It was quite nearly Sammy free in this one, only seeing him race off in a Mustang with Ruby. I can assume they were heading out to go after more demons, but Castiel’s warning that Sam is “headed down a dangerous road” did sound ominous. I can’t wait to see where that all goes.

At the end of the day, I can’t think of any way this episode could have been better. There were loads of Winchester history as the backdrop to revealing just a little more of Castiel’s mission. And the fact that it is going to tie in with what Azazel was doing with all those kids is fantastic. Season four is off to a tremendous start.

Friday, November 14, 2008

My Name Is Earl: Joy in a Bubble / Stole an RV

First off, I have to say the first episode Earl was one of my favorites, because Joy is always hilarious. “Joy in a Bubble” was exactly what it sounded like: Joy is stuck in a makeshift plastic bubble, but it’s because she gets a disgusting flesh-eating toe infection because of Earl. It’s not what you think.

While driving Catalina to work for Disabled Discount Day at Club Chubby, Earl spots a hot tub on the side of the road. This is perfect, since he owes Joy a hot tub from the time he cost her a modeling job at a hot tub convention because he lit a cigarette near her hair. He and Catalina trade a homeless man deodorant for the hot tub, and take it to Joy’s.

Joy is obviously thrilled, saying “for the first time, Earl, you have satisfied me in a way Darnell never could.” Joy spends 24 hours in the hot tub, and a neighbor complains about how loud her music is. Joy uses this opportunity to be a good person, by retorting that you don’t hear her “complaining about how loud that baby’s dialysis machine is.”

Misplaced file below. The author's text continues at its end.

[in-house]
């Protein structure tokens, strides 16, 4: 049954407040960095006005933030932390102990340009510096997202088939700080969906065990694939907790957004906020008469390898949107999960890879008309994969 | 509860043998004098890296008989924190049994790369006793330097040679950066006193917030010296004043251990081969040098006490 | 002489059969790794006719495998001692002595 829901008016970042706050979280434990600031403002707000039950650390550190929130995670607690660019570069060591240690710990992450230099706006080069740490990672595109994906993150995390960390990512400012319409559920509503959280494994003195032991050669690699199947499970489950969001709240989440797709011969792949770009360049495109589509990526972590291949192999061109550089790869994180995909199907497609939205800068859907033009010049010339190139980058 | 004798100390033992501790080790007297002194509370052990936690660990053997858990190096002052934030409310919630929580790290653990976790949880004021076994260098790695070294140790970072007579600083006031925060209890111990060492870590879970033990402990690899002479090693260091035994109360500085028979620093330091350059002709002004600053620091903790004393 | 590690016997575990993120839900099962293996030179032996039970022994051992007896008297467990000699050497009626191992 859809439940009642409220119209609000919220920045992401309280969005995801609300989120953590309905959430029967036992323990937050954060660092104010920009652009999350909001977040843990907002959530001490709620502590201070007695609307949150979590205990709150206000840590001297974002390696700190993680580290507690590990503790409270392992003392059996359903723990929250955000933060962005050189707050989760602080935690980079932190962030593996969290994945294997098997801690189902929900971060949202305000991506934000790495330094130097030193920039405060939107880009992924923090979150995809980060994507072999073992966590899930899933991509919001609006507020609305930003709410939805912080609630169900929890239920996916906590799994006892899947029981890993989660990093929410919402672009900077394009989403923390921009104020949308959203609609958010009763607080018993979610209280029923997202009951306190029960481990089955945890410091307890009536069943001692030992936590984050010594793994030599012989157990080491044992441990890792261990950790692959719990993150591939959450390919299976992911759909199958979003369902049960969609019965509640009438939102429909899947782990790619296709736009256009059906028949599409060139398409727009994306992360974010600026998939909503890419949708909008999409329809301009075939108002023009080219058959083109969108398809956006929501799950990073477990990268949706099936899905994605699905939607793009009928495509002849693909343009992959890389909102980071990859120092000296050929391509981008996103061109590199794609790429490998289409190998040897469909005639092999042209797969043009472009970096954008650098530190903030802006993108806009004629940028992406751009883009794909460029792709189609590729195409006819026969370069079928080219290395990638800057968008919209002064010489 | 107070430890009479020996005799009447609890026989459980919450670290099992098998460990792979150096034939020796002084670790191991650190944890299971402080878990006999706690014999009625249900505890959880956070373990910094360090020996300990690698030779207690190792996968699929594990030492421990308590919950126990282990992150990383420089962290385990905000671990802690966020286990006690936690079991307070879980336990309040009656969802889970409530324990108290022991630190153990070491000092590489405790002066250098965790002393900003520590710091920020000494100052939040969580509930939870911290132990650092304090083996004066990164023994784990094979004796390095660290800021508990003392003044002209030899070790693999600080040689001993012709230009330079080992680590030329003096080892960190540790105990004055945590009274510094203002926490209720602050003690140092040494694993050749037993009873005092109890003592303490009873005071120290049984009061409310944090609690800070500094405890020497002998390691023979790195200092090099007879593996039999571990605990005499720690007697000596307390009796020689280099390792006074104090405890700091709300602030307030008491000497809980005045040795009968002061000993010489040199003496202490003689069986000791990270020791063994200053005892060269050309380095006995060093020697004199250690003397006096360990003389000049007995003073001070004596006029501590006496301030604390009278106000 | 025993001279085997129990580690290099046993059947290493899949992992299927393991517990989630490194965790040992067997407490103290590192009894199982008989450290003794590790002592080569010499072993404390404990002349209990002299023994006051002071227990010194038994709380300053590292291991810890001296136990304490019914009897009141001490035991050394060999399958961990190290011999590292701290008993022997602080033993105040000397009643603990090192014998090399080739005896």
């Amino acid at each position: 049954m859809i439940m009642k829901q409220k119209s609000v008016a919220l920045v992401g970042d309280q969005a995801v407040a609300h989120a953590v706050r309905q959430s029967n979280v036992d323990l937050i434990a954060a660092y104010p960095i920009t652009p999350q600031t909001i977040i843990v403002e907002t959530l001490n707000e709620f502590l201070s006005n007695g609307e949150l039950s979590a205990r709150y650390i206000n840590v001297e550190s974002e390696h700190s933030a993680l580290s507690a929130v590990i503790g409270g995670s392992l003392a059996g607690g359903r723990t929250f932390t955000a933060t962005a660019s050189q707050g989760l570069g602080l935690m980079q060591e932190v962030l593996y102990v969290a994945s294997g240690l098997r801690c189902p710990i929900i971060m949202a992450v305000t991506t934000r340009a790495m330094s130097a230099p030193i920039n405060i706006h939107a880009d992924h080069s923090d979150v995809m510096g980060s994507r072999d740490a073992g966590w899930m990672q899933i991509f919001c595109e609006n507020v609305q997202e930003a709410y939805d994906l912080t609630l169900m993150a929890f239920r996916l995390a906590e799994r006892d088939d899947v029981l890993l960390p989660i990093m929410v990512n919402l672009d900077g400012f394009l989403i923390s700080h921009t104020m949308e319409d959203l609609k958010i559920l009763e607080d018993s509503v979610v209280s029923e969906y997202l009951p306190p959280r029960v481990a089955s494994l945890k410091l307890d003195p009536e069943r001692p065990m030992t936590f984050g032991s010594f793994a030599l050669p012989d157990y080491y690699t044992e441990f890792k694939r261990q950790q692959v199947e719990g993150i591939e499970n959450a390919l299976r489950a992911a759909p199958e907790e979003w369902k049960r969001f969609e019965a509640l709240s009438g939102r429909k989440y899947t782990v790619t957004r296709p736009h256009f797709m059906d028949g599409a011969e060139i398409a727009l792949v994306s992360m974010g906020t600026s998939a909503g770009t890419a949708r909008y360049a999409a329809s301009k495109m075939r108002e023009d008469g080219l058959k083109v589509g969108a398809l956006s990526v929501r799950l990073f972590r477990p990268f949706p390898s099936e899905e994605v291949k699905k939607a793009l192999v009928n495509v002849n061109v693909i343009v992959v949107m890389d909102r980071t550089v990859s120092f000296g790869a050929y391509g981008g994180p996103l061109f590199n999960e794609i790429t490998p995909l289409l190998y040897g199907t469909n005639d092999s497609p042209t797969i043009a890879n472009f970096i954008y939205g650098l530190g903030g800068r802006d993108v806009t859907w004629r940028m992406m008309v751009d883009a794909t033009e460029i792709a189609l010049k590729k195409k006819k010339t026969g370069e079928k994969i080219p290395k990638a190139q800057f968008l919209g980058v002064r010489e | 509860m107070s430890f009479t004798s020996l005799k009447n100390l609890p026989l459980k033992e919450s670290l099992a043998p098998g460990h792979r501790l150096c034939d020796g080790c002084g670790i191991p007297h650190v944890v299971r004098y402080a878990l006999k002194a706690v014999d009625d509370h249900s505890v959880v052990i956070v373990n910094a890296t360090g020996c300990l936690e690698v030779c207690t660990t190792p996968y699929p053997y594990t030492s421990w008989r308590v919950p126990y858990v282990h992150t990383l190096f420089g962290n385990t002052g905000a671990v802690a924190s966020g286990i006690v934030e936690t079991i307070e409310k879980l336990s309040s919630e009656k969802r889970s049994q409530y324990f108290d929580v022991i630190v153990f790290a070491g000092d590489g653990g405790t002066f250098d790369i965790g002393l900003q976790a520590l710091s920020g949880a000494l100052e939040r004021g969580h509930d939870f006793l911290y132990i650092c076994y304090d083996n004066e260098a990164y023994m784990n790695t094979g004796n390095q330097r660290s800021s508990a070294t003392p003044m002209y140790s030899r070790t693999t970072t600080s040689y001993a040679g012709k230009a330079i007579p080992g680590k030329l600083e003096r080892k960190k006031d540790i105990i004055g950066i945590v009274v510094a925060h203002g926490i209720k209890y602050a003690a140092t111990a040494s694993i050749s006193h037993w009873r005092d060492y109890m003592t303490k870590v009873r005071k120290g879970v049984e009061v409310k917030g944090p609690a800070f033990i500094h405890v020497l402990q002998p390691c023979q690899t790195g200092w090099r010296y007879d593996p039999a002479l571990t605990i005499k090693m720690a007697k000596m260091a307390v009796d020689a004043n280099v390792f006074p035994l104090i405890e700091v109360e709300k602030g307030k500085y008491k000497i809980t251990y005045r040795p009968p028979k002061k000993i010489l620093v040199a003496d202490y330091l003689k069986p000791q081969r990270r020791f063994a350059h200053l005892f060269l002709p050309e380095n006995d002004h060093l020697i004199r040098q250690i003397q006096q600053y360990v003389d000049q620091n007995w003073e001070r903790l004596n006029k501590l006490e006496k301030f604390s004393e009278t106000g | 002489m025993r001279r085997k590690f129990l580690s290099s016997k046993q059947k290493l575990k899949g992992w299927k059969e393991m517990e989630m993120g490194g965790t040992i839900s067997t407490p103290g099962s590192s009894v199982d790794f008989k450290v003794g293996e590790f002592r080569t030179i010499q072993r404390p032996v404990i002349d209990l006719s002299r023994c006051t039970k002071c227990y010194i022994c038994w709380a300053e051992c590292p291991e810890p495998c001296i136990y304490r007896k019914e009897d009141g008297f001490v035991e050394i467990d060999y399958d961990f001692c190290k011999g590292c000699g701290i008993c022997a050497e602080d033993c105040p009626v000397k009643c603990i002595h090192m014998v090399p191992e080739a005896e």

Darnell sees Joy’s massive toe, and they go to the doctor, who tells them that she caught it from the homeless man who lived under the hot tub. This doesn’t upset Darnell, but Joy’s diseased toe does. He lines the floor of the trailer with foil and only allows Joy to walk on the foil. His measures become more drastic, to the point that Joy is “glazed up with Purell like a Christmas ham” and she finally asks him what she has to do not to be treated like a leper. So he makes her a bubble, and she blames Earl, who is forced to be her proxy while she’s in the bubble.

I loved seeing Earl go run Joy’s errands for a week. At 3:00, she buys meat from the trunk of a car. On Wednesdays, Earl has to spend four hours at the salon to hear all the gossip, and he has to hang out with Dodge and Earl Jr., who Joy believes have no friends. At the school, Earl asks Mrs. Woo Hoo why the boys can’t come to her son’s party, and she says it’s because of Joy. While the boys are at the party, Earl lets it slip to Joy that she’s the reason they have no friends.

Predictably enraged, Joy drives to the party. Earl runs to catch up to her, but finds her sitting in the car unable to confront the other moms. In a moment of vulnerability, Joy asks Earl if she’s a bad mom. I thought this was a great part of the episode, because I got to see another side of Joy. She quickly shatters this by telling Earl to wipe off the gas pedal, because she “toed it pretty good.”

In the second half-hour, which I thought was the weaker of the two, Randy finds a hat, which means he takes on a new identity. Somehow, his new fedora makes him an English gentleman. Kenny complements the fedora and I learn that Earl and Randy don’t watch black and white movies because they remind them too much of newspapers.

Joy rushes into the bar, claiming to have seen Pigsquatch, a massive pig that is rumored to live in the trailer park. Darnell says it might have just been an obese neighbor, but Joy says she “knows the difference between a prehistoric pig and Jumbo Sally.”